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Plant a Tree on National Arbor Day

Arbor Day, The Canopy Project, Planting TreesGo ahead and plant a tree today! Today is National Arbor Day and across the nation we are promoting and celebrating the importance of trees. In 1872, when J. Sterling Morton founded Arbor Day, his idea was to simply set aside a special day for tree planting. Trees serve some very vital purposes essential for beautifying our planet, for environmental benefits and improving the human condition. On the heels of celebrating Earth Day on Wednesday April 22, National Arbor Day taps into forests and grasslands in our cities, states and nation, to look for opportunities to learn about, educate and preserve our trees.

According to forestry.about.com, here are 10 reasons why living trees are valuable:

Trees Produce Oxygen
Trees Clean the Soil
Trees Control Noise Pollution
Trees Slow Storm Water Runoff
Trees Are Carbon Sinks
Trees Clean the Air
Trees Shade and Cool
Trees Act as Windbreaks
Trees Fight Soil Erosion
Trees Increase Property Values

Learn more about National Arbor Day at the Arbor Day Foundation. Get an online tree guide, learn about programs and ways you can take action and discover techniques on how to care for our forests, nurture and celebrate trees.

Happy National Arbor Day!

 
 

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Earth Day: For Better or Worse

Earth Day, Environmental Awareness, EcoFriendly

Image Credit: Earth Day Network

Are we taking action to repair the damage we’ve done to the earth, or taking precautionary measures to prevent further manmade disasters and destruction to our planet? Today, we commemorate Earth DayEarth Day Network’s year-round mission is to broaden, diversify and activate the environmental movement worldwide, through a combination of education, public policy, and consumer campaigns. Earth Day Network is committed to promoting sustainability and environmental conservation 365 days of the year, not just on Earth Day.

Economic growth and sustainability lies within our power and how we respond to our caretaking responsibility is a choice we have, which could be a matter of life and death. Let’s take better care of our planet, because if we don’t, our planet certainly won’t protect us. What are you doing to get involved on Earth Day and what type of ecological footprint are you leaving?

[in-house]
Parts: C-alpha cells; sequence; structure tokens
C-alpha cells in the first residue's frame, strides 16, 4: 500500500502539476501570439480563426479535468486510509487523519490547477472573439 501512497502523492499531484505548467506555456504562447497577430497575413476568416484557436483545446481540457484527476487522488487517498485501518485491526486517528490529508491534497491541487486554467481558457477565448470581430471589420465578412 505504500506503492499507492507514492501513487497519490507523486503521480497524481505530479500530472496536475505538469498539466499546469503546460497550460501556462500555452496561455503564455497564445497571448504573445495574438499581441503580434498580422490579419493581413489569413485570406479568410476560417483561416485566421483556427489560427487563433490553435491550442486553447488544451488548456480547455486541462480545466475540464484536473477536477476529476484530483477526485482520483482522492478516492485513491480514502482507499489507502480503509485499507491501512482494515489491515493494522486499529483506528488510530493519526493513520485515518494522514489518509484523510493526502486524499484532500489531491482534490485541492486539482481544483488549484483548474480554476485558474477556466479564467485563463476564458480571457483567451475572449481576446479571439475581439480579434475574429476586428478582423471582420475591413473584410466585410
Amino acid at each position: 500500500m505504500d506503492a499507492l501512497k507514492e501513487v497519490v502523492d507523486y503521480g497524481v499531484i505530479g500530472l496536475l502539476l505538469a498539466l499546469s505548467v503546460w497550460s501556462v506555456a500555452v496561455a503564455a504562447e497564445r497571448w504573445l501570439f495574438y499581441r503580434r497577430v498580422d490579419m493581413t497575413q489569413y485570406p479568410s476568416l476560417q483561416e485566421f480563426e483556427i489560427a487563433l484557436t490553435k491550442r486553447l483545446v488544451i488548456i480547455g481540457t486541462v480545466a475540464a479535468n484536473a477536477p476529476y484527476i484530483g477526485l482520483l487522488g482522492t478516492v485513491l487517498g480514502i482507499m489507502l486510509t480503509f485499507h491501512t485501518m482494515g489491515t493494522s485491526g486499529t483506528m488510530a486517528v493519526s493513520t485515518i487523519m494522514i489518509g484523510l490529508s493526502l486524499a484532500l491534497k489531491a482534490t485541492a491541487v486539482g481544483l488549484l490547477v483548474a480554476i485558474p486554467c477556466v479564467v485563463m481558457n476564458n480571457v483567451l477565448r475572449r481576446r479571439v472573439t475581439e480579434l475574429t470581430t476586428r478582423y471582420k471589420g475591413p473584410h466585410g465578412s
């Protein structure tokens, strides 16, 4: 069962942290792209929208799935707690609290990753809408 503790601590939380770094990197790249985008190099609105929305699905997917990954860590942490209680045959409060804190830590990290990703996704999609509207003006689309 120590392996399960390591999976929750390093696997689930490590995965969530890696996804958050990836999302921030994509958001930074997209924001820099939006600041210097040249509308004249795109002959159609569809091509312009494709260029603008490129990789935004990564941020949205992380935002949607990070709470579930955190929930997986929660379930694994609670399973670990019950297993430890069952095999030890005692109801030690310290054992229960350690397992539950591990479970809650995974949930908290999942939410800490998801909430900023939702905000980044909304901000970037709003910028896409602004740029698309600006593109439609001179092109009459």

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Tea & Poetry Daily Celebrations during National Poetry Month

tea & poetry book club logo 2Hats off to the Tea & Poetry Book Club for featuring famous and Indie poets each day, throughout the month of April in celebration of National Poetry Month! Paying homage to the biggest literary celebration that was founded by the Academy of American Poets in 1996, Tea & Poetry featured a different poetic tribute either to a famous poet from different movements, or Indie poets who submitted their information for consideration each day. We still have 9 more days to go before the month ends, so check out the daily poetry features on Tea & Poetry and get your poetry swaggar on. Continue to celebrate poetry, writing and reading, regardless of the occasion or time of the year. For the remainder of April, however, have a cup of your favorite flavor of tea, with a slice of poetry, and Happy National Poetry Month!

 

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Poetry Open Mic: A Sweet Treat for Mother’s Day

Mother's Day, Poetry Open Mic, Indian Trail Cultural Arts Center

 
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Posted by on April 20, 2015 in Holidays, Poetry, Reading

 

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Celebrating Our Nation during National Poetry Month

National Poetry Month, Poetry Open Mic, Indian Trail Cultural Arts Center

Celebrating National Poetry Month, at the Indian Trail Cultural Arts Center, on Saturday April 11th exploded with fun and creative zest for everyone who attended this literary event. Participants accepted the poetry prompt challenge to (a) select a state, not necessarily one they are a native of and (b) compose a poem characteristic of that state to recite to the audience. We wanted to highlight the “National” in the celebration’s namesake and pay homage to our dear country and the freedoms we are privy to enjoy. On display was a copy of the mayoral proclamation issued during National Poetry Month 2014, by Mayor Michael Alvarez of Indian Trail, North Carolina. The proclamation recognized April, as National Poetry Month for the town. A 2015 National Poetry Month poster designed by Roz Chast that was inspired by Mark Strand’s poem, Eating Poetry was on display.

Moderator Kym Gordon Moore began the program by reflecting on the great 1814 poem, Defence of Ft. M’Henry, written by poet Francis Scott Key. This poem was set to a popular British song written by John Stafford Smith, named To Anacreon in Heaven. We know this familiar tune as The Star Spangled Banner. The audience stood and sang our beloved national anthem. The poem contains 4 stanzas compared to the first stanza that we commonly sing.